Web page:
Another from my personal journal, written in December 2008. My apologies for not fixing the capitalization; when I’m just a-musing myself, I tend to go lower case. 😉
The moon is always female but the sun
is female only in lands where females
are let into the sun to run and climb.
— Marge Piercy
dawn. the pink and gold tint the sea of white at the trees’ feet, and shine through the prism encasing the branches. the day is limned with glass as the full moon bows her exit, giving way to the Maiden Sun.
i’ve finished Aedh Rua’s book, “Celtic Flame,” and i must say that i loved it. written by a former member of Keltria, the views of the Gods and Kindreds is aligned with mine. i was surprised that someone else associated Boann/Bebhionn with the moon as i did, and viewed the sun as Grian/Aine, rather than Lugh (as is typical among Pagans).
in short, in my Celtic work i view both sun and moon as female. perhaps this is a holdover from my Dianic days, but every indication i gathered (UPG or no) seems to indicate the Celtic sun deity is feminine. the moon deity, i suppose, could go either way — but i didn’t see any sign of intrinsic maleness, such as Mundalfari, Sin or Chandra. (or Allah, for that matter.)
and there is a Scottish folk tale i believe that describes the heavenly bodies as two sisters who didn’t like each other much! not a truly religious or mythological source, and i haven’t read it firsthand, mind you….
but why not? i admit my views on this matter have mildly offended some Wiccans — usually men — who feel that my cosmology leaves little room for male identity. but i say there are plenty of images, plenty of myths, to go around. don’t like my vision? find another.
and so. back to Aedh Rua.
i was fascinated with Firinne (to use a Hindu term, it would be akin to dharma — world order, including one’s role within it. it includes both the order of the world and honor). however, i don’t see the world as a giant good-versus-evil battle with the Fomhoire; that sounds too Christian to me. i do agree that the Fomhoire are figures akin to the Norse jotun or the Hindu asuras, but perhaps they are not significant enough to feature in my own philosophy.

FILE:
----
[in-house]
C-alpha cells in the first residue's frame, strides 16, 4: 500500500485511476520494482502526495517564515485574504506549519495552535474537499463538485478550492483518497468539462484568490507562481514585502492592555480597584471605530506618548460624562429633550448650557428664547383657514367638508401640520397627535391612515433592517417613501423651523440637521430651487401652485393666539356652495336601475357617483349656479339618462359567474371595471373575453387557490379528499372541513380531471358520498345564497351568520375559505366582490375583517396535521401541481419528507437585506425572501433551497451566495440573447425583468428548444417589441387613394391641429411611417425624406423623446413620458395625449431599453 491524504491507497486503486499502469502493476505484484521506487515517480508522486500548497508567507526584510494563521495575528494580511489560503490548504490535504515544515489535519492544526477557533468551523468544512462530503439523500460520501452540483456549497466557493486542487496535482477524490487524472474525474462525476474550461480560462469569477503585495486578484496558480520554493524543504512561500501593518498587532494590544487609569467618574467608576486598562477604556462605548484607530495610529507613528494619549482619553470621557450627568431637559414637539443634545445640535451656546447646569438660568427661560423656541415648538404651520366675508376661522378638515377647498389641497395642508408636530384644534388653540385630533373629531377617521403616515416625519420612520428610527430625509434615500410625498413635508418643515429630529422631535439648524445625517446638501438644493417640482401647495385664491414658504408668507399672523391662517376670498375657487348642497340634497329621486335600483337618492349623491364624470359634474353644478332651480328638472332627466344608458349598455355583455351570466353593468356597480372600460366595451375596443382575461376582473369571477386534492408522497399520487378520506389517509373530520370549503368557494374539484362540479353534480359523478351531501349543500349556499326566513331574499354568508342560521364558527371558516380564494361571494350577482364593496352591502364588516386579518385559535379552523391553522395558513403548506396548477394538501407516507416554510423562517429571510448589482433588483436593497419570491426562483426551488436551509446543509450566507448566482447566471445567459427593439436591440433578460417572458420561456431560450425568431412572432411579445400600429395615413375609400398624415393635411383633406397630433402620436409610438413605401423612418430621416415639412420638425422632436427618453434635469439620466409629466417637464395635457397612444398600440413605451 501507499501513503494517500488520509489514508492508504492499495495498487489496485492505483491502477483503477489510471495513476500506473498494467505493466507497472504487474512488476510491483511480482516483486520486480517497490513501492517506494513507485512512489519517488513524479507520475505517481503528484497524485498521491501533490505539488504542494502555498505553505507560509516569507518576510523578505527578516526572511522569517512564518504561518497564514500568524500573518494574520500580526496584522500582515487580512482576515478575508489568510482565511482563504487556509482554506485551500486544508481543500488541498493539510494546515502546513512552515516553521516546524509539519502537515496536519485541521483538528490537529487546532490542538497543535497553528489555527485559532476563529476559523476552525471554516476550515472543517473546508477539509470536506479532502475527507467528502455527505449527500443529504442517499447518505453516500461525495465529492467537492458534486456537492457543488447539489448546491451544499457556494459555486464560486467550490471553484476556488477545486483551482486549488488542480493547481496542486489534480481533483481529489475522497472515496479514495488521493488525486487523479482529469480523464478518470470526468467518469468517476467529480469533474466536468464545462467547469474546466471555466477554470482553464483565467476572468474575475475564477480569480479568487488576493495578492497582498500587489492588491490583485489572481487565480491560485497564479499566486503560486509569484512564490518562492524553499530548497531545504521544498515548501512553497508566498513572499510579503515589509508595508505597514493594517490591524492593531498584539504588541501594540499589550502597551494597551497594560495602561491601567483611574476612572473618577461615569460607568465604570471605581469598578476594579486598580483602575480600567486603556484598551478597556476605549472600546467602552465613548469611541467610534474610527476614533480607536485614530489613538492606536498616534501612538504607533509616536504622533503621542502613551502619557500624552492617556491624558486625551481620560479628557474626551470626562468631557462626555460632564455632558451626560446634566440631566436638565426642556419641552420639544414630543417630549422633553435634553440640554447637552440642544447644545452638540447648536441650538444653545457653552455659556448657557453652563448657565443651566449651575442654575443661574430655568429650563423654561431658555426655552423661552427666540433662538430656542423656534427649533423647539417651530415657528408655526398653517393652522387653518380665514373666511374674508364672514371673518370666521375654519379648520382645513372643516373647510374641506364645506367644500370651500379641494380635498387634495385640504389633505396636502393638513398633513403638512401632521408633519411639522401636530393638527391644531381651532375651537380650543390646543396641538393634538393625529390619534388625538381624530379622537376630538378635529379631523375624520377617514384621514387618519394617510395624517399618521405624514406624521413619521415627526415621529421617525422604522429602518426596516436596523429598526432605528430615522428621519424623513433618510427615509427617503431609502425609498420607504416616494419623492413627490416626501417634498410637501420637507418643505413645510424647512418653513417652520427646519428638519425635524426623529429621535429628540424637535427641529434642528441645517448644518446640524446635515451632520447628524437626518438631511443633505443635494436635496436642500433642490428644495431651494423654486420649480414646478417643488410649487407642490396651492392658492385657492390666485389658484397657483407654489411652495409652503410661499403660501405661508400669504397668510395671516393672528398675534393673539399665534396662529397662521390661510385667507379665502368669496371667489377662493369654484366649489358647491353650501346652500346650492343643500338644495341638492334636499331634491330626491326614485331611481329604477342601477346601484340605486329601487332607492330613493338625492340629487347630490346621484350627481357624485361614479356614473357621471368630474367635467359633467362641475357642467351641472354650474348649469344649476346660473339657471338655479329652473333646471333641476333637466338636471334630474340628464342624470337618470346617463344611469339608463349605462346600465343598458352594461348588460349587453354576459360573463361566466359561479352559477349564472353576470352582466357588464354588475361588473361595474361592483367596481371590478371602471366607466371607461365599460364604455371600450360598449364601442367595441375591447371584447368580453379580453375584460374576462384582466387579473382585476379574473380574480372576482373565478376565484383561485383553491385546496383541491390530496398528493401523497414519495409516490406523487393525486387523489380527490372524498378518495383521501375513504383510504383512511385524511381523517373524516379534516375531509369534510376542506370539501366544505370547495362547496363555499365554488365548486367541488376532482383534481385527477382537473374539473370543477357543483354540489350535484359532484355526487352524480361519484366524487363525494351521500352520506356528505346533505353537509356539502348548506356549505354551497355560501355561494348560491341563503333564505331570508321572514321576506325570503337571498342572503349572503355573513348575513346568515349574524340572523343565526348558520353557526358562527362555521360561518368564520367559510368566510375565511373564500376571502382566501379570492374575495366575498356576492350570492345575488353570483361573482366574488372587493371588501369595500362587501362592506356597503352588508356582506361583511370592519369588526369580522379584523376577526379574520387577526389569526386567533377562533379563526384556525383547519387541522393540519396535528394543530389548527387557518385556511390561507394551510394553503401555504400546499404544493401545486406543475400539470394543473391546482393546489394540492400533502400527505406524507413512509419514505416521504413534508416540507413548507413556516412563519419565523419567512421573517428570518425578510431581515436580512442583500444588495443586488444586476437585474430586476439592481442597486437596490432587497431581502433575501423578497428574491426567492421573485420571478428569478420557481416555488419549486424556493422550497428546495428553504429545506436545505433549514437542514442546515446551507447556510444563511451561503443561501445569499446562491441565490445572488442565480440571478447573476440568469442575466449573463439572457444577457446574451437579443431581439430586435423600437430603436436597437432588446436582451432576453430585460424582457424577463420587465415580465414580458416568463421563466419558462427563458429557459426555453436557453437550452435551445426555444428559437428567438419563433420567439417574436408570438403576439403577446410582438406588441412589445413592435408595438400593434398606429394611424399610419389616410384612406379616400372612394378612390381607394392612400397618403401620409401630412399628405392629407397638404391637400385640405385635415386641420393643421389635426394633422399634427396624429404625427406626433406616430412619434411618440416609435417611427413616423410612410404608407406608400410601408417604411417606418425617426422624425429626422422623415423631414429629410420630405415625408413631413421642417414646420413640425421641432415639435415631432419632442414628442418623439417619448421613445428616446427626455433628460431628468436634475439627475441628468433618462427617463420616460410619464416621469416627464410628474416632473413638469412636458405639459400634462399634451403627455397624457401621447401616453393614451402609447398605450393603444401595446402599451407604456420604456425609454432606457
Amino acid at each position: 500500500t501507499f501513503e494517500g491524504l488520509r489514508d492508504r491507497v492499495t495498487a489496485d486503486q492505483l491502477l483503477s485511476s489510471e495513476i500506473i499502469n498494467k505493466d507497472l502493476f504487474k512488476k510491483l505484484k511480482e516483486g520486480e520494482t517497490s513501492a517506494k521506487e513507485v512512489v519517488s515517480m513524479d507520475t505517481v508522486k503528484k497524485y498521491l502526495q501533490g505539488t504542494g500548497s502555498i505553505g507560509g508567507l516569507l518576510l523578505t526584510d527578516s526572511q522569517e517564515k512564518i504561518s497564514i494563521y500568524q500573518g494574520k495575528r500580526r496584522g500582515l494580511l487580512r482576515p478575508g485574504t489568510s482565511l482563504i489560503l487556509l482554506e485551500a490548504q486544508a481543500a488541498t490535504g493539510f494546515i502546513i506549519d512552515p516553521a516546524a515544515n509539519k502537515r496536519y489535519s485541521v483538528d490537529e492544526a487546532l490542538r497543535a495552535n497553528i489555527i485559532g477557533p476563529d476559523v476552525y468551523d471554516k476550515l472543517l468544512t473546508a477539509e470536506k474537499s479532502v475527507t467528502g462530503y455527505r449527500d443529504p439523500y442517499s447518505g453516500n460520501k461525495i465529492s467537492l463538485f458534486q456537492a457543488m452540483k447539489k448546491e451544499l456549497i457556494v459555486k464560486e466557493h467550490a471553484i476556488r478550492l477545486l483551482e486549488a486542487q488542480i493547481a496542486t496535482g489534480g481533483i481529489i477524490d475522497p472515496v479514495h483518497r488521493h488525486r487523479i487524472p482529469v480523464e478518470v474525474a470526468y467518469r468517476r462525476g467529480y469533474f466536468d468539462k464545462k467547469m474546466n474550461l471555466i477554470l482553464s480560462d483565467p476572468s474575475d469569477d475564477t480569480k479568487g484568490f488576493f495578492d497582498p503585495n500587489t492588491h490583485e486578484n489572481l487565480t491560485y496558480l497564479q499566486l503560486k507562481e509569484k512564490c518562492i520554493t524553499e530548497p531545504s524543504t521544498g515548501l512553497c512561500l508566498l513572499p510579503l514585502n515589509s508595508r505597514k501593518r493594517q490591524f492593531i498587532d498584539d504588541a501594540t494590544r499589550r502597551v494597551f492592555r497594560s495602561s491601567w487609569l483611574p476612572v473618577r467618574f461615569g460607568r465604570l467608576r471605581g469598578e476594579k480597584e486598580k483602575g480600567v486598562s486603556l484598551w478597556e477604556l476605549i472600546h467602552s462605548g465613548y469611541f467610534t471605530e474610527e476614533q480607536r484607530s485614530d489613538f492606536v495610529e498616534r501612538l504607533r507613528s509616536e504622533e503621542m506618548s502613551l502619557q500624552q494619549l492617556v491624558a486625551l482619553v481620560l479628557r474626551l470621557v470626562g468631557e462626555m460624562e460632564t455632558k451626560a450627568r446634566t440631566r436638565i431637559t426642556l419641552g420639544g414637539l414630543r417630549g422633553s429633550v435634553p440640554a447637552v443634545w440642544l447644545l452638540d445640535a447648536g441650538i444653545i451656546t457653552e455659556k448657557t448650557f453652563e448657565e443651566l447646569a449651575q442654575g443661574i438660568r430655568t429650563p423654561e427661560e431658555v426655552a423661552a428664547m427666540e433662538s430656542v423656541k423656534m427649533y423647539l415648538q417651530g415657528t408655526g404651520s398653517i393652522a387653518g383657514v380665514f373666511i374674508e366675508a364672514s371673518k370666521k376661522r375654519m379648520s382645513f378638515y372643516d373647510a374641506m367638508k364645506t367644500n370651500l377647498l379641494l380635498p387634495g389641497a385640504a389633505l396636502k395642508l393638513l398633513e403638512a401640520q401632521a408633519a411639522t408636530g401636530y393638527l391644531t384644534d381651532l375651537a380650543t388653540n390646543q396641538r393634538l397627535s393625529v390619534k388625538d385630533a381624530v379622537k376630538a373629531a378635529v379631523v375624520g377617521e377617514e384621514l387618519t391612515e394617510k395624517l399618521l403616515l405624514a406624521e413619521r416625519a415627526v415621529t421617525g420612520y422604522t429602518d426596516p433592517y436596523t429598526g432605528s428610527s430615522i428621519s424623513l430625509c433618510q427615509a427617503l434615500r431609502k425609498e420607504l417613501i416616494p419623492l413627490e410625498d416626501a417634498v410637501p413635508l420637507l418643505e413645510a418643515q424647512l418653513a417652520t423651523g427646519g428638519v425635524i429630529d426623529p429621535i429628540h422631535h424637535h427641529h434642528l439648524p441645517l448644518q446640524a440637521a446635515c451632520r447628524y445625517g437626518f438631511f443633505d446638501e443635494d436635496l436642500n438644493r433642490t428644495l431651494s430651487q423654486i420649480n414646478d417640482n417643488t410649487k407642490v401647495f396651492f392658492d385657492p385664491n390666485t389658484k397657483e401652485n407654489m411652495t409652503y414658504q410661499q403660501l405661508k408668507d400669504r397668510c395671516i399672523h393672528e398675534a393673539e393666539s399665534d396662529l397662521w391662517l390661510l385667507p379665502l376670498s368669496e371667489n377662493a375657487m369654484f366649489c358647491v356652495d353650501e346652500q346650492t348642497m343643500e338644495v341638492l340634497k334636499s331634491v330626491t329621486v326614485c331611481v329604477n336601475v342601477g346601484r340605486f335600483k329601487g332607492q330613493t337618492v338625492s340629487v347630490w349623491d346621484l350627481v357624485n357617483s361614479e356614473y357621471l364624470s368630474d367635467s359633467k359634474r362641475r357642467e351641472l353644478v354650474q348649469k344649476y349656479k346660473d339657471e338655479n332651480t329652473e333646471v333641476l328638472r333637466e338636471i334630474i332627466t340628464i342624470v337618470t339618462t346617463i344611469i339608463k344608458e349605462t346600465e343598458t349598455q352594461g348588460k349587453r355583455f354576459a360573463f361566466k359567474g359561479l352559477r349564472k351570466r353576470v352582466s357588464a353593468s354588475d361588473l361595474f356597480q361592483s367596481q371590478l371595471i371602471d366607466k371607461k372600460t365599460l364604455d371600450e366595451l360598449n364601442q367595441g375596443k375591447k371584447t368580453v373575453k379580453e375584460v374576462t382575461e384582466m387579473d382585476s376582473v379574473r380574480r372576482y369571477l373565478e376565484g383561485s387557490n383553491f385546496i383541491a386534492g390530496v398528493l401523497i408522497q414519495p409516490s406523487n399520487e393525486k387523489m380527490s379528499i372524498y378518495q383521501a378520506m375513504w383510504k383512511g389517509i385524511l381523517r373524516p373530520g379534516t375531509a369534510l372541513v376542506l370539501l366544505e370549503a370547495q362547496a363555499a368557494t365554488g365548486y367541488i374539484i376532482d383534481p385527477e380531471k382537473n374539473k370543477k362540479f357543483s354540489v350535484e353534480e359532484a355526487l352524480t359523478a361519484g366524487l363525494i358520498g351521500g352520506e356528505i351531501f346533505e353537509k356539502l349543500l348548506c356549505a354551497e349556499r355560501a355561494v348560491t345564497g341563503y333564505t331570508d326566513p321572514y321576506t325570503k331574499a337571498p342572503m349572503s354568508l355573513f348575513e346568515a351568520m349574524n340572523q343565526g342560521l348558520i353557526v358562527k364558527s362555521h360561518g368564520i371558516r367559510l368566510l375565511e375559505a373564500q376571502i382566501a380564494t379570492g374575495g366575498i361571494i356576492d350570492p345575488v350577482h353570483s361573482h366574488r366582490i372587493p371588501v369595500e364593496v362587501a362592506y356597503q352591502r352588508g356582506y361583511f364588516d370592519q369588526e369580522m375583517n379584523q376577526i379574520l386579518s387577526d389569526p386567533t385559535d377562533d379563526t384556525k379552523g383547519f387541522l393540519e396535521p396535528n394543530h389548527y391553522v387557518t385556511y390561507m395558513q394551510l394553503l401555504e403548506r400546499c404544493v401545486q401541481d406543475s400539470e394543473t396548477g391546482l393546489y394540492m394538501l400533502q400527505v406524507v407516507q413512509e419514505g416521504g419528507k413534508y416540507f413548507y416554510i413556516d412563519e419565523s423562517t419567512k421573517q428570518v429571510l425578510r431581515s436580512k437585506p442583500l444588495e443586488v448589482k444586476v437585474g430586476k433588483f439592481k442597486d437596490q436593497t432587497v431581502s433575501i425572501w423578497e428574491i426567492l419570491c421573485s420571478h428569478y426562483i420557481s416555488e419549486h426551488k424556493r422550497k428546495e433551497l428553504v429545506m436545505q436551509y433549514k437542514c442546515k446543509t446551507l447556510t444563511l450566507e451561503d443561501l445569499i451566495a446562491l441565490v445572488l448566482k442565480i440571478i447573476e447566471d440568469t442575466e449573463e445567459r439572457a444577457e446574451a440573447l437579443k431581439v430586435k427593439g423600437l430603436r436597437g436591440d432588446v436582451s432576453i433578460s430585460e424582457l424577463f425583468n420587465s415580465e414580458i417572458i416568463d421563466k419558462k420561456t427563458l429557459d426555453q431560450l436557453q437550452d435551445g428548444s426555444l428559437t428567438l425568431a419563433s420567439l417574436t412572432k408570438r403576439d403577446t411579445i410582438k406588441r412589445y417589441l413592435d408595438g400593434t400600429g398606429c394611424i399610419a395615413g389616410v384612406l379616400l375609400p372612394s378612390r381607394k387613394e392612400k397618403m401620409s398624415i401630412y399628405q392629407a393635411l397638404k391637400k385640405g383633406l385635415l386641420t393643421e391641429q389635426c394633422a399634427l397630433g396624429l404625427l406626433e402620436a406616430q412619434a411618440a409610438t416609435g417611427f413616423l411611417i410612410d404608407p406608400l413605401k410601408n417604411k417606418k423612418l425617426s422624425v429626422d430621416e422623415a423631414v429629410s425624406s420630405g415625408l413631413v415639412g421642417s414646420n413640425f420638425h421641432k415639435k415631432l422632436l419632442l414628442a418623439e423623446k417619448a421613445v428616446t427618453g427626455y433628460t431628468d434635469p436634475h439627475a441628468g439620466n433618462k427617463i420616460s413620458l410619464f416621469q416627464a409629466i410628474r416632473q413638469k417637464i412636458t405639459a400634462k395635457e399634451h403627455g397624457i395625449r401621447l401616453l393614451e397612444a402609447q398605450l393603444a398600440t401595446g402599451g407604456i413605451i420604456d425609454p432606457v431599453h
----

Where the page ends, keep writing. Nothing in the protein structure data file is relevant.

in short, you act honorably and worship the Gods in accordance with rta/dharma/firinne because that is the holy path, not because there are bogeyman under the bed waiting to snatch you. are there spirits in the cosmos that mean us harm? undoubtedly — but they’re not really worth the focus or notice. in my experience, people with reasonable spiritual or psychological strength rarely fall victim to them.
i also was fascinated with the various divisions of Celtic society and the traditions thereof — but i don’t think these need to be reproduced in modern times. we are not a tribal society, and that is for the best. nor do we live in agricultural homesteads.
cities, in fact, may not be the worst arrangement because they allow for the existence of wild land outside the bounds of agriculture and settlement. farms and pastures aren’t nature. they disrupt the ecosystem in terrible — albeit necessary — ways.
the answer to society’s ills isn’t to revert to tribally-based agricultural societies — or hunting and gathering for that matter (and there are some who suggest that). cities needn’t be evil places. we need new answers, for new times and new circumstances.
i suppose one of the reasons i don’t call myself a Celtic Reconstructionist is that i don’t want to live in an ancient Celtic society plucked and transported to modern times. i may pick up some Gaelic here and there (along with Spanish and the various languages — German and Italian, mostly — that i sing in), but English is ultimately the language of my birth and thinking.
i don’t think this makes me inauthentic or an impostor. the Gods seem pleased with my efforts, at any rate.